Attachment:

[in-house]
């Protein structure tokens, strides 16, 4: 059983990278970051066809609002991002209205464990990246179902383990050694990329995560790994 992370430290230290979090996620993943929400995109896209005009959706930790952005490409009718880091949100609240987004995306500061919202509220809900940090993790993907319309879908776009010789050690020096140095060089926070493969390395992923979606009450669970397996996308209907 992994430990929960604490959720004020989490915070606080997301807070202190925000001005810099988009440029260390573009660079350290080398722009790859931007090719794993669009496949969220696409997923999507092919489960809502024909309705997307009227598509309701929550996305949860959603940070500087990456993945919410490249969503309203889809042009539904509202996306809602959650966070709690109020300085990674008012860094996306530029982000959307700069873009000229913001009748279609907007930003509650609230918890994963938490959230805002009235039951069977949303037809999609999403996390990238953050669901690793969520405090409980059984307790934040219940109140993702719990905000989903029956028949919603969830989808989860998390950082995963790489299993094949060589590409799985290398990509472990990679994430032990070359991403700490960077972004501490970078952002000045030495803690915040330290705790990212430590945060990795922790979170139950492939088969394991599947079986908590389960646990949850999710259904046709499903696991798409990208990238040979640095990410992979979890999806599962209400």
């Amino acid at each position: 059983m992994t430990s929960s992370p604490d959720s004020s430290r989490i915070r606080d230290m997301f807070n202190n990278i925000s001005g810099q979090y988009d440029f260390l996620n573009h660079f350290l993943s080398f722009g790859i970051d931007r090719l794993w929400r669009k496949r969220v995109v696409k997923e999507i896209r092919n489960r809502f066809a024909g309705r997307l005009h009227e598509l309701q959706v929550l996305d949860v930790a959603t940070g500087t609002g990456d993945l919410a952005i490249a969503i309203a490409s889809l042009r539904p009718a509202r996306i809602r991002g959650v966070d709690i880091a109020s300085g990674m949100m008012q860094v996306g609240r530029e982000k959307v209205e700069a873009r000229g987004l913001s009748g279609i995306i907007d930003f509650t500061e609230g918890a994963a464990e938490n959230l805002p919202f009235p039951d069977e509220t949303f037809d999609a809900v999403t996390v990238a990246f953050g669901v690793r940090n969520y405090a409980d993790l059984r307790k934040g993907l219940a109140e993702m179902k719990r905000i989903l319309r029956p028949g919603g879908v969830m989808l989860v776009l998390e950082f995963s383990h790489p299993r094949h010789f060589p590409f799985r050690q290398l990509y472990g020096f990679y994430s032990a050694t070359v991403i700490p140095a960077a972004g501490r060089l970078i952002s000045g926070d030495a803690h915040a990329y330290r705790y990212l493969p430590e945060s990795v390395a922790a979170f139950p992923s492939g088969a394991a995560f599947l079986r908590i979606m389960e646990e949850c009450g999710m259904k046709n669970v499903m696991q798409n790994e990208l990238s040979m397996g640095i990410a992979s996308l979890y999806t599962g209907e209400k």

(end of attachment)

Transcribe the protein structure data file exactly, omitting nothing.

[in-house]
């Protein structure tokens, strides 16, 4: 059983990278970051066809609002991002209205464990990246179902383990050694990329995560790994 992370430290230290979090996620993943929400995109896209005009959706930790952005490409009718880091949100609240987004995306500061919202509220809900940090993790993907319309879908776009010789050690020096140095060089926070493969390395992923979606009450669970397996996308209907 992994430990929960604490959720004020989490915070606080997301807070202190925000001005810099988009440029260390573009660079350290080398722009790859931007090719794993669009496949969220696409997923999507092919489960809502024909309705997307009227598509309701929550996305949860959603940070500087990456993945919410490249969503309203889809042009539904509202996306809602959650966070709690109020300085990674008012860094996306530029982000959307700069873009000229913001009748279609907007930003509650609230918890994963938490959230805002009235039951069977949303037809999609999403996390990238953050669901690793969520405090409980059984307790934040219940109140993702719990905000989903029956028949919603969830989808989860998390950082995963790489299993094949060589590409799985290398990509472990990679994430032990070359991403700490960077972004501490970078952002000045030495803690915040330290705790990212430590945060990795922790979170139950492939088969394991599947079986908590389960646990949850999710259904046709499903696991798409990208990238040979640095990410992979979890999806599962209400």
């Amino acid at each position: 059983m992994t430990s929960s992370p604490d959720s004020s430290r989490i915070r606080d230290m997301f807070n202190n990278i925000s001005g810099q979090y988009d440029f260390l996620n573009h660079f350290l993943s080398f722009g790859i970051d931007r090719l794993w929400r669009k496949r969220v995109v696409k997923e999507i896209r092919n489960r809502f066809a024909g309705r997307l005009h009227e598509l309701q959706v929550l996305d949860v930790a959603t940070g500087t609002g990456d993945l919410a952005i490249a969503i309203a490409s889809l042009r539904p009718a509202r996306i809602r991002g959650v966070d709690i880091a109020s300085g990674m949100m008012q860094v996306g609240r530029e982000k959307v209205e700069a873009r000229g987004l913001s009748g279609i995306i907007d930003f509650t500061e609230g918890a994963a464990e938490n959230l805002p919202f009235p039951d069977e509220t949303f037809d999609a809900v999403t996390v990238a990246f953050g669901v690793r940090n969520y405090a409980d993790l059984r307790k934040g993907l219940a109140e993702m179902k719990r905000i989903l319309r029956p028949g919603g879908v969830m989808l989860v776009l998390e950082f995963s383990h790489p299993r094949h010789f060589p590409f799985r050690q290398l990509y472990g020096f990679y994430s032990a050694t070359v991403i700490p140095a960077a972004g501490r060089l970078i952002s000045g926070d030495a803690h915040a990329y330290r705790y990212l493969p430590e945060s990795v390395a922790a979170f139950p992923s492939g088969a394991a995560f599947l079986r908590i979606m389960e646990e949850c009450g999710m259904k046709n669970v499903m696991q798409n790994e990208l990238s040979m397996g640095i990410a992979s996308l979890y999806t599962g209907e209400k």